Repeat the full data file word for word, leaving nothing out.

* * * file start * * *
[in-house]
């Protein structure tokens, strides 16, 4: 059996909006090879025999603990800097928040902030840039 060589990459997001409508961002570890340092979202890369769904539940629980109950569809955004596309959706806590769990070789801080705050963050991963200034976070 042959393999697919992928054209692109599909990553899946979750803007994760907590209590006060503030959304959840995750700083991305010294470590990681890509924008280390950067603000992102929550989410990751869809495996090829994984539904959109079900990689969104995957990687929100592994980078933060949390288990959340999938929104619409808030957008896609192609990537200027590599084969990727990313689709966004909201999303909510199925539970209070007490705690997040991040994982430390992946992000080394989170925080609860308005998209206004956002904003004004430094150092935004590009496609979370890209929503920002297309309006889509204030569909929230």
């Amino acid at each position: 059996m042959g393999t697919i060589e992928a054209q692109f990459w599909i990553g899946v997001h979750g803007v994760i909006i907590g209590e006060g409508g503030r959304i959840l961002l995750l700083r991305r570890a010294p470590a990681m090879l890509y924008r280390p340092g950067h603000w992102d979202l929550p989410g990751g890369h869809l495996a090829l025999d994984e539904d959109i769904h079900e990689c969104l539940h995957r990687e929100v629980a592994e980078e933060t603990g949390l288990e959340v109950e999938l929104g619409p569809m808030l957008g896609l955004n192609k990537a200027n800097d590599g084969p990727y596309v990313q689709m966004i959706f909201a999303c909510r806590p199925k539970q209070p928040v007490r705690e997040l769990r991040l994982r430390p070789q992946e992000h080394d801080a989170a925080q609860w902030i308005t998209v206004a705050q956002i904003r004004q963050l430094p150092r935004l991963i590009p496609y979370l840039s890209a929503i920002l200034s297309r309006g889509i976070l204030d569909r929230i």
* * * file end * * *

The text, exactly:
[in-house]
């Protein structure tokens, strides 16, 4: 059996909006090879025999603990800097928040902030840039 060589990459997001409508961002570890340092979202890369769904539940629980109950569809955004596309959706806590769990070789801080705050963050991963200034976070 042959393999697919992928054209692109599909990553899946979750803007994760907590209590006060503030959304959840995750700083991305010294470590990681890509924008280390950067603000992102929550989410990751869809495996090829994984539904959109079900990689969104995957990687929100592994980078933060949390288990959340999938929104619409808030957008896609192609990537200027590599084969990727990313689709966004909201999303909510199925539970209070007490705690997040991040994982430390992946992000080394989170925080609860308005998209206004956002904003004004430094150092935004590009496609979370890209929503920002297309309006889509204030569909929230």
């Amino acid at each position: 059996m042959g393999t697919i060589e992928a054209q692109f990459w599909i990553g899946v997001h979750g803007v994760i909006i907590g209590e006060g409508g503030r959304i959840l961002l995750l700083r991305r570890a010294p470590a990681m090879l890509y924008r280390p340092g950067h603000w992102d979202l929550p989410g990751g890369h869809l495996a090829l025999d994984e539904d959109i769904h079900e990689c969104l539940h995957r990687e929100v629980a592994e980078e933060t603990g949390l288990e959340v109950e999938l929104g619409p569809m808030l957008g896609l955004n192609k990537a200027n800097d590599g084969p990727y596309v990313q689709m966004i959706f909201a999303c909510r806590p199925k539970q209070p928040v007490r705690e997040l769990r991040l994982r430390p070789q992946e992000h080394d801080a989170a925080q609860w902030i308005t998209v206004a705050q956002i904003r004004q963050l430094p150092r935004l991963i590009p496609y979370l840039s890209a929503i920002l200034s297309r309006g889509i976070l204030d569909r929230i």